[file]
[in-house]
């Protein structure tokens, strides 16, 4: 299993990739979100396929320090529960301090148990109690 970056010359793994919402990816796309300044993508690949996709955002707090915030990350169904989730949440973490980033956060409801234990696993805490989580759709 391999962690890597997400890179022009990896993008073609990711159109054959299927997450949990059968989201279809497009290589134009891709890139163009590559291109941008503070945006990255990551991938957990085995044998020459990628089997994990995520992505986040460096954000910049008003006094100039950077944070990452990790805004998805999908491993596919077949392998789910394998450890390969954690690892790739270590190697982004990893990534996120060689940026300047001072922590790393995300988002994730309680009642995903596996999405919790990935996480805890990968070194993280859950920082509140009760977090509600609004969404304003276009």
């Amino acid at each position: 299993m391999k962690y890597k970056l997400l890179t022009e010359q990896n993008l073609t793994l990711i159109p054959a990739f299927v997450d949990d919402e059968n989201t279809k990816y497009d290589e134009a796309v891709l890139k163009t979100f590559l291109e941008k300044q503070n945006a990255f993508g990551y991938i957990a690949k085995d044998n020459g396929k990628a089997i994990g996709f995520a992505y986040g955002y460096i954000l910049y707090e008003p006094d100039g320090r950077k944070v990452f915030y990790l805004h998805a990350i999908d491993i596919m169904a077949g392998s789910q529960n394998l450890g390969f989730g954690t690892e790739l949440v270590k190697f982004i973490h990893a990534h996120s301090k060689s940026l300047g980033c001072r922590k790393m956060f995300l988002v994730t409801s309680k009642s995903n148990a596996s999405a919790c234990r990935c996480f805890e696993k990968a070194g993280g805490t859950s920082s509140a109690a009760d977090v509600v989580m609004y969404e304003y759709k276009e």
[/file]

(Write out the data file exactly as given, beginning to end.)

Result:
[in-house]
């Protein structure tokens, strides 16, 4: 299993990739979100396929320090529960301090148990109690 970056010359793994919402990816796309300044993508690949996709955002707090915030990350169904989730949440973490980033956060409801234990696993805490989580759709 391999962690890597997400890179022009990896993008073609990711159109054959299927997450949990059968989201279809497009290589134009891709890139163009590559291109941008503070945006990255990551991938957990085995044998020459990628089997994990995520992505986040460096954000910049008003006094100039950077944070990452990790805004998805999908491993596919077949392998789910394998450890390969954690690892790739270590190697982004990893990534996120060689940026300047001072922590790393995300988002994730309680009642995903596996999405919790990935996480805890990968070194993280859950920082509140009760977090509600609004969404304003276009």
């Amino acid at each position: 299993m391999k962690y890597k970056l997400l890179t022009e010359q990896n993008l073609t793994l990711i159109p054959a990739f299927v997450d949990d919402e059968n989201t279809k990816y497009d290589e134009a796309v891709l890139k163009t979100f590559l291109e941008k300044q503070n945006a990255f993508g990551y991938i957990a690949k085995d044998n020459g396929k990628a089997i994990g996709f995520a992505y986040g955002y460096i954000l910049y707090e008003p006094d100039g320090r950077k944070v990452f915030y990790l805004h998805a990350i999908d491993i596919m169904a077949g392998s789910q529960n394998l450890g390969f989730g954690t690892e790739l949440v270590k190697f982004i973490h990893a990534h996120s301090k060689s940026l300047g980033c001072r922590k790393m956060f995300l988002v994730t409801s309680k009642s995903n148990a596996s999405a919790c234990r990935c996480f805890e696993k990968a070194g993280g805490t859950s920082s509140a109690a009760d977090v509600v989580m609004y969404e304003y759709k276009e």